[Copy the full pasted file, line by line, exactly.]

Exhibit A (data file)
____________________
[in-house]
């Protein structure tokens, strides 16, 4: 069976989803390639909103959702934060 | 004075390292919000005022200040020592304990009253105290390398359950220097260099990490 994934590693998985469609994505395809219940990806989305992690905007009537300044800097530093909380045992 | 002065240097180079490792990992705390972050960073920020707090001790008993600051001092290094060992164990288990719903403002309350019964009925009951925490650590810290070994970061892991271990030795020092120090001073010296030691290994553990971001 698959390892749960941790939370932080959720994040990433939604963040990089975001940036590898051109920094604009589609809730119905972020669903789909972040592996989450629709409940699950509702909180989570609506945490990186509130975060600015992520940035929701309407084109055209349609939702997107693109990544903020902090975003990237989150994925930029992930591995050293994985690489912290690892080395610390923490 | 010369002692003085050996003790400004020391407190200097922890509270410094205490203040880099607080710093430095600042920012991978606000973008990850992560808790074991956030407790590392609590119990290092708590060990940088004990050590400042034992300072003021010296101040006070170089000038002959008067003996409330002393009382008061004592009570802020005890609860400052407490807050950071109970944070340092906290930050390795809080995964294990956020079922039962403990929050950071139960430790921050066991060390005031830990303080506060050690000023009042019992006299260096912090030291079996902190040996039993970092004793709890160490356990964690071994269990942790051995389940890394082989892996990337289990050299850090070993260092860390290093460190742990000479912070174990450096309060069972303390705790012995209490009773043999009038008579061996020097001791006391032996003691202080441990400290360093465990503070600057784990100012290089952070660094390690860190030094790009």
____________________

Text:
[in-house]
């Protein structure tokens, strides 16, 4: 069976989803390639909103959702934060 | 004075390292919000005022200040020592304990009253105290390398359950220097260099990490 994934590693998985469609994505395809219940990806989305992690905007009537300044800097530093909380045992 | 002065240097180079490792990992705390972050960073920020707090001790008993600051001092290094060992164990288990719903403002309350019964009925009951925490650590810290070994970061892991271990030795020092120090001073010296030691290994553990971001 698959390892749960941790939370932080959720994040990433939604963040990089975001940036590898051109920094604009589609809730119905972020669903789909972040592996989450629709409940699950509702909180989570609506945490990186509130975060600015992520940035929701309407084109055209349609939702997107693109990544903020902090975003990237989150994925930029992930591995050293994985690489912290690892080395610390923490 | 010369002692003085050996003790400004020391407190200097922890509270410094205490203040880099607080710093430095600042920012991978606000973008990850992560808790074991956030407790590392609590119990290092708590060990940088004990050590400042034992300072003021010296101040006070170089000038002959008067003996409330002393009382008061004592009570802020005890609860400052407490807050950071109970944070340092906290930050390795809080995964294990956020079922039962403990929050950071139960430790921050066991060390005031830990303080506060050690000023009042019992006299260096912090030291079996902190040996039993970092004793709890160490356990964690071994269990942790051995389940890394082989892996990337289990050299850090070993260092860390290093460190742990000479912070174990450096309060069972303390705790012995209490009773043999009038008579061996020097001791006391032996003691202080441990400290360093465990503070600057784990100012290089952070660094390690860190030094790009």